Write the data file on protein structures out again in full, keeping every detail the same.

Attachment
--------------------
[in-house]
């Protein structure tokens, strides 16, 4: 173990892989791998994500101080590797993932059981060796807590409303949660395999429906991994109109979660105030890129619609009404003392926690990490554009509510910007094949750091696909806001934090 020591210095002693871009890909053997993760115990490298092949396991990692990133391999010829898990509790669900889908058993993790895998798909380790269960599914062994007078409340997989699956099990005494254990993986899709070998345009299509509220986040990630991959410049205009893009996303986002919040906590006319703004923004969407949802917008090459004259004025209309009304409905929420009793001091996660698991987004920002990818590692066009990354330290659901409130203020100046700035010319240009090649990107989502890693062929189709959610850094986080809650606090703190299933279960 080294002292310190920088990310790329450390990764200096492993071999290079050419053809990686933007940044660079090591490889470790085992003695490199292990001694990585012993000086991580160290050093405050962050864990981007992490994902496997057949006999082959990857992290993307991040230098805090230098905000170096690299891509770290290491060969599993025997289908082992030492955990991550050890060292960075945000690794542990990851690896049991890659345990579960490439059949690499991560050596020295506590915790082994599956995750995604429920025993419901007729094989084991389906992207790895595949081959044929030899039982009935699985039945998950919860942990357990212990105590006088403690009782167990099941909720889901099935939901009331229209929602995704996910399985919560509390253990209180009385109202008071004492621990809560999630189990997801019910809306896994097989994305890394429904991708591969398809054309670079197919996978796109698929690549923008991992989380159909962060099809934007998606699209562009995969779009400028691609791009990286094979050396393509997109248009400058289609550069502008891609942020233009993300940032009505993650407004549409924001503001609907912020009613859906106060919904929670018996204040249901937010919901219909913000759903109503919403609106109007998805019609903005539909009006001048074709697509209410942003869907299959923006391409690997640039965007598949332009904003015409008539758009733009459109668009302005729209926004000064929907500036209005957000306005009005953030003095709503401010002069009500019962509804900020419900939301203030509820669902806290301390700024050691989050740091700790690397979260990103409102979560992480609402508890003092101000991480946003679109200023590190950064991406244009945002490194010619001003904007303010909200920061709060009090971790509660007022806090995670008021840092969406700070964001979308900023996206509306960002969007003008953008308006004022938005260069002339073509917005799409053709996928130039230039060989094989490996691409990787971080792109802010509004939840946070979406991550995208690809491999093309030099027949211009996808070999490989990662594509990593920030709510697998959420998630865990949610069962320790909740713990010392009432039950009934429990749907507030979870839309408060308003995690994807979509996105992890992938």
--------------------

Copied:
[in-house]
């Protein structure tokens, strides 16, 4: 173990892989791998994500101080590797993932059981060796807590409303949660395999429906991994109109979660105030890129619609009404003392926690990490554009509510910007094949750091696909806001934090 020591210095002693871009890909053997993760115990490298092949396991990692990133391999010829898990509790669900889908058993993790895998798909380790269960599914062994007078409340997989699956099990005494254990993986899709070998345009299509509220986040990630991959410049205009893009996303986002919040906590006319703004923004969407949802917008090459004259004025209309009304409905929420009793001091996660698991987004920002990818590692066009990354330290659901409130203020100046700035010319240009090649990107989502890693062929189709959610850094986080809650606090703190299933279960 080294002292310190920088990310790329450390990764200096492993071999290079050419053809990686933007940044660079090591490889470790085992003695490199292990001694990585012993000086991580160290050093405050962050864990981007992490994902496997057949006999082959990857992290993307991040230098805090230098905000170096690299891509770290290491060969599993025997289908082992030492955990991550050890060292960075945000690794542990990851690896049991890659345990579960490439059949690499991560050596020295506590915790082994599956995750995604429920025993419901007729094989084991389906992207790895595949081959044929030899039982009935699985039945998950919860942990357990212990105590006088403690009782167990099941909720889901099935939901009331229209929602995704996910399985919560509390253990209180009385109202008071004492621990809560999630189990997801019910809306896994097989994305890394429904991708591969398809054309670079197919996978796109698929690549923008991992989380159909962060099809934007998606699209562009995969779009400028691609791009990286094979050396393509997109248009400058289609550069502008891609942020233009993300940032009505993650407004549409924001503001609907912020009613859906106060919904929670018996204040249901937010919901219909913000759903109503919403609106109007998805019609903005539909009006001048074709697509209410942003869907299959923006391409690997640039965007598949332009904003015409008539758009733009459109668009302005729209926004000064929907500036209005957000306005009005953030003095709503401010002069009500019962509804900020419900939301203030509820669902806290301390700024050691989050740091700790690397979260990103409102979560992480609402508890003092101000991480946003679109200023590190950064991406244009945002490194010619001003904007303010909200920061709060009090971790509660007022806090995670008021840092969406700070964001979308900023996206509306960002969007003008953008308006004022938005260069002339073509917005799409053709996928130039230039060989094989490996691409990787971080792109802010509004939840946070979406991550995208690809491999093309030099027949211009996808070999490989990662594509990593920030709510697998959420998630865990949610069962320790909740713990010392009432039950009934429990749907507030979870839309408060308003995690994807979509996105992890992938």